Brian - one other interesting feature of the .412 was that it was fire formed in a chamber that had a pressure test hole as the case shows a sharp and distinctive circular bulge. Remnants of writing on the case wall indicate that it dates from ca. 1958.


#6

It would be great to see a Winchester box for that “.22 Winchester” prototype to confirm its origin.

The .412 Winchester was developed in 1956. Here is a picture of the box:


#7

Two more prototype boxes.


#8

Gentleman,
I am astounded at what I have learned from all of you over the years.
It is truly amazing!
Thank you for the education.

Brian


#9

Could the .22-250-type cartridge be a .22 WOS (Wotkins’ Original Swift)? Wotkins was reportedly displeased when Winchester adopted the modified 6mm Lee case for the .220 Swift instead of the .250 Savage that he had recommended.

Also, what case family is the .408 Winchester based upon? You could get something similar by removing all of the body taper from one of the .30-30 family of cases.


#10

The .408 Winchester also exists as an unheadstamped brass cased H.P.T., with a red base & bullet . No record here, of the .408’s parent case

The .30-80 WCF also exists in the long case version with a Western ‘open point’ GM jacketed bullet showing the knurled ring mid-ojive.

The .308 Fat Case Magnum also has two case lengths; 50.83 mm and 51.0 mm, both with the 150 gr. Silvertip bullet, plus the 51mm case also exists with a GM jacketed, magnetic cored bullet with a black tip.

The .338 Win. Mag. also exists unheadstamped in a GM jacketed soft nose with a pointed bullet and a GMCS jacketed bullet with a very blunt round nose.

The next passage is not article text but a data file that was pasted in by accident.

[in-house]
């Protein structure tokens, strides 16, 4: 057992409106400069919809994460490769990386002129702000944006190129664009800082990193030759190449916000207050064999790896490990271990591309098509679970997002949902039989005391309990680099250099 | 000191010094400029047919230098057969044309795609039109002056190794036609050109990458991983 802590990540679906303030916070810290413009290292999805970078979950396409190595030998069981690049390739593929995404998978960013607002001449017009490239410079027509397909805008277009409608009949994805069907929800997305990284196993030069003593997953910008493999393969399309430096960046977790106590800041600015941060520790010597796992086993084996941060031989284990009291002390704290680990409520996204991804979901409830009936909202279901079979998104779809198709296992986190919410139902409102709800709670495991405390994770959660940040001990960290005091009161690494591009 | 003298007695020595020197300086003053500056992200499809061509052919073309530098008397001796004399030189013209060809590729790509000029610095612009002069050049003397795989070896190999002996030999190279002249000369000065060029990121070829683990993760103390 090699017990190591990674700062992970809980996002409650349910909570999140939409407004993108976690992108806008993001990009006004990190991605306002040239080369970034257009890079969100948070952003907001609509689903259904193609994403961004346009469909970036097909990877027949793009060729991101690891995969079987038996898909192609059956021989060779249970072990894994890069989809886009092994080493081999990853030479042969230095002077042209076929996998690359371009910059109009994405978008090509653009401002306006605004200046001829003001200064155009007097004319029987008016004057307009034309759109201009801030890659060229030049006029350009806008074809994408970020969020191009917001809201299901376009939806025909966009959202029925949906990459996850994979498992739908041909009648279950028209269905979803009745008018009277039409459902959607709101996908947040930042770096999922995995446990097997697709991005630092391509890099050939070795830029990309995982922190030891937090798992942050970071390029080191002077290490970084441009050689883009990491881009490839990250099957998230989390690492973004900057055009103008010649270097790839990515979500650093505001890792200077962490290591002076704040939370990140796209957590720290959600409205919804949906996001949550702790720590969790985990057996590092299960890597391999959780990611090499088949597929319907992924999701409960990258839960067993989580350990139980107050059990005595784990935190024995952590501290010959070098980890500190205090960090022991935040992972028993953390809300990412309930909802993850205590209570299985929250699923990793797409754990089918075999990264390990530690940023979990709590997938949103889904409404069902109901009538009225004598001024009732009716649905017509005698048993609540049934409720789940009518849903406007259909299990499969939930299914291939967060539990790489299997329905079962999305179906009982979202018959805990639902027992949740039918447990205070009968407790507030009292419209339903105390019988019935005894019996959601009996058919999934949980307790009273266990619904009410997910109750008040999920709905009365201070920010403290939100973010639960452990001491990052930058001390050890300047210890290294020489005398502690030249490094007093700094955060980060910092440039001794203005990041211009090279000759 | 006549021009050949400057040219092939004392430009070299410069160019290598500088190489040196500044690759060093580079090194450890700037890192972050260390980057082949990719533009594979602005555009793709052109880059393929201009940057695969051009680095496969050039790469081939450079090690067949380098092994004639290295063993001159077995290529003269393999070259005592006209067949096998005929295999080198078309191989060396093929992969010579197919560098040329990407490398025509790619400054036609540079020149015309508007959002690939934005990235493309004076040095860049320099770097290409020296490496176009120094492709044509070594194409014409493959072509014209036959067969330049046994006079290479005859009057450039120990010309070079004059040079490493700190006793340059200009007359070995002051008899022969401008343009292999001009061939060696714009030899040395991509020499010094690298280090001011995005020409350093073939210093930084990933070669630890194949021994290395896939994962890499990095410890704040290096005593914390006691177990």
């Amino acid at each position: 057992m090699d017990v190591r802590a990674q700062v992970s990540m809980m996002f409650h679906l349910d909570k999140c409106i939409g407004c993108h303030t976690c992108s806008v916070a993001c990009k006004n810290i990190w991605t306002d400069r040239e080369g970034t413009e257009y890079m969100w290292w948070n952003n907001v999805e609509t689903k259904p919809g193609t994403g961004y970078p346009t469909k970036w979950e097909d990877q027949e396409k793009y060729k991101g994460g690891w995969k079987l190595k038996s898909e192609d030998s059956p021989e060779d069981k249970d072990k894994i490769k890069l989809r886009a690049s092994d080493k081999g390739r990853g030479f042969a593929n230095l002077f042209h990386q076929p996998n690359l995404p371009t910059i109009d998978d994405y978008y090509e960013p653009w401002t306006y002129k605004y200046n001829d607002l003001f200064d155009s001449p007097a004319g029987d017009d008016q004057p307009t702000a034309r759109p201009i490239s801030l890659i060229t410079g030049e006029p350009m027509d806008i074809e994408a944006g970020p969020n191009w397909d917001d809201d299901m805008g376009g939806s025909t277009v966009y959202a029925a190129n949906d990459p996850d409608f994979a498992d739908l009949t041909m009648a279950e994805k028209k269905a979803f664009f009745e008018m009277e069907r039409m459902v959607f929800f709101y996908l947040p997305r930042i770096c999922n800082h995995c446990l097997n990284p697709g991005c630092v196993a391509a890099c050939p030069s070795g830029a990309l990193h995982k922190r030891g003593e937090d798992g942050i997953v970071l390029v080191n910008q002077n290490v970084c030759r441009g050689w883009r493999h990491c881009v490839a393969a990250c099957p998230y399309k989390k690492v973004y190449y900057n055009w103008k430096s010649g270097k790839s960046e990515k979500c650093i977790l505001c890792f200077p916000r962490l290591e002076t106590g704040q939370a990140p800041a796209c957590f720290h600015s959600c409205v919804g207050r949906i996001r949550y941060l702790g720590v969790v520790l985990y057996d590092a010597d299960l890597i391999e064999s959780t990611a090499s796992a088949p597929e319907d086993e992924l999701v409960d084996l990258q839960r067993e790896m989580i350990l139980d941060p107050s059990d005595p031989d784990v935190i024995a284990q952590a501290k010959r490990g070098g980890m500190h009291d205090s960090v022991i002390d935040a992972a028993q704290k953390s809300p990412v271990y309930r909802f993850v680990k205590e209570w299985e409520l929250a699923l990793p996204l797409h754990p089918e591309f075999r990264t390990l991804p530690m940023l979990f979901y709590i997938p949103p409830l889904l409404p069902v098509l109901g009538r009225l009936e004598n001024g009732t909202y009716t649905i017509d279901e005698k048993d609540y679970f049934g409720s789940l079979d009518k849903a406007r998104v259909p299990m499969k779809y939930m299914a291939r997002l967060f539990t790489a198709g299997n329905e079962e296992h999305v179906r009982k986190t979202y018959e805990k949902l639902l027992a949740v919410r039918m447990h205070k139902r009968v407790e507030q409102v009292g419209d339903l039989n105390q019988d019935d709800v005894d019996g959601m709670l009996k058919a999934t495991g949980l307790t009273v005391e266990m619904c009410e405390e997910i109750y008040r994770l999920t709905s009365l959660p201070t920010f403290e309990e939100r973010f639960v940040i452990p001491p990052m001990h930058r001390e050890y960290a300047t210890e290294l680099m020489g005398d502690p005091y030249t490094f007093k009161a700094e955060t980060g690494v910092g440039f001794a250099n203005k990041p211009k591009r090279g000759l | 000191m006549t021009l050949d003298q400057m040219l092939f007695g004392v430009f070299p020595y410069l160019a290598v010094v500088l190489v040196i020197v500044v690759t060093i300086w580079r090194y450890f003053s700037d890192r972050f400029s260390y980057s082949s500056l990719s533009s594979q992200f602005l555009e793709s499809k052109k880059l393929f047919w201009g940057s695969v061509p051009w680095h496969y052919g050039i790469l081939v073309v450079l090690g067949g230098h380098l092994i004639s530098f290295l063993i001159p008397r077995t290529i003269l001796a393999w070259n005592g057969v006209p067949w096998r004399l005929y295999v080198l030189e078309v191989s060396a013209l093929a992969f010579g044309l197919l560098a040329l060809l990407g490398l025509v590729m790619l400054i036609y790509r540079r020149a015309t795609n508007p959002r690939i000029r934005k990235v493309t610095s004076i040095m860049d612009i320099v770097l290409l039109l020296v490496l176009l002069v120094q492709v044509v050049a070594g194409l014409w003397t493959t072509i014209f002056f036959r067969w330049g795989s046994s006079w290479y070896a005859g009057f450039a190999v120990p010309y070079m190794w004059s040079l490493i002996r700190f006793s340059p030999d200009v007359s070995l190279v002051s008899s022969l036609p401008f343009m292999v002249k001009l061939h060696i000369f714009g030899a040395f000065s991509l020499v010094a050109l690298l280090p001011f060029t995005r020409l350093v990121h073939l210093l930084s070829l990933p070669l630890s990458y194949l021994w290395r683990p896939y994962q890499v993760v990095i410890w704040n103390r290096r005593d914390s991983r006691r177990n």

This same GMCS jacketed blunt round nose bullet exists heavily crimped in a case headstamped “338 WINCHESTER (over) MAGNUM” with a struck nickel primer, and a large hole about mid-case, through which, a wood distance piece can be seen.

The round in question is a .22-250 Remington prototype, and it certainly looks like an Olin product, but I have no record of who actually made it. If the retired Winchester employee says they (Winchester) made it I would accept that as gospel.

Neat seeing the .412 box. My understanding is that those bullets were ‘hand made’ by Winchester & for what ever that is worth, mine has the same case budge.

An excellent bunch of Winchester prototypes, good on ya Paul.


#11

Both the 264 Winchester Magum and 338 Winchester Magnum exist in headstamped cases without a belt.


#12

I’ve just got an update on the identification of the .22 round. It is a 22-250 made by Winchester, but before they had a bunter made up.

BTW, the retired Winchester employee sent me a short list of some of the rounds he still has available. If interested, drop me a line.

Paul


#13

Is the 308 Fat case made reforming a belted magnum , shortening the original case and lathe turning off the belt?

Again, I can’t see how the 284 Win can have a military headstamp. What was the parent case for this experimental round?


#14

Paul, interesting information. I would like to know when this cartridge was actually made.

After reading Winchester’s 1967 catalog I noticed that this is the only “Remington caliber” (as we know it today) that is not accompanied by the Remington name. You can find cartridges like .222 Remington, 7 mm Remington Magnum, .30 Remington, .32 Remington, etc. all described exactly that way. The .22-250 is listed only as “.22-250” and is the only “nameless” caliber in the whole list.


#15

I checked every single year of Winchester and Winchester-Western catalogs and it seems that it was finally listed as “.22-250 Remington” in 1975.


#16

[quote=“Pivi”]Is the 308 Fat case made reforming a belted magnum , shortening the original case and lathe turning off the belt?

Again, I can’t see how the 284 Win can have a military headstamp. What was the parent case for this experimental round?[/quote]

Pivi

There’s no belted case that could have been re-worked to produce the 308 Magnum, and even if there was, doing such a thing is not something that a major manufacturer would do.

In all liklihood, Winchester simply used an existing bunter in manufacturing the 284 prototype.

Ray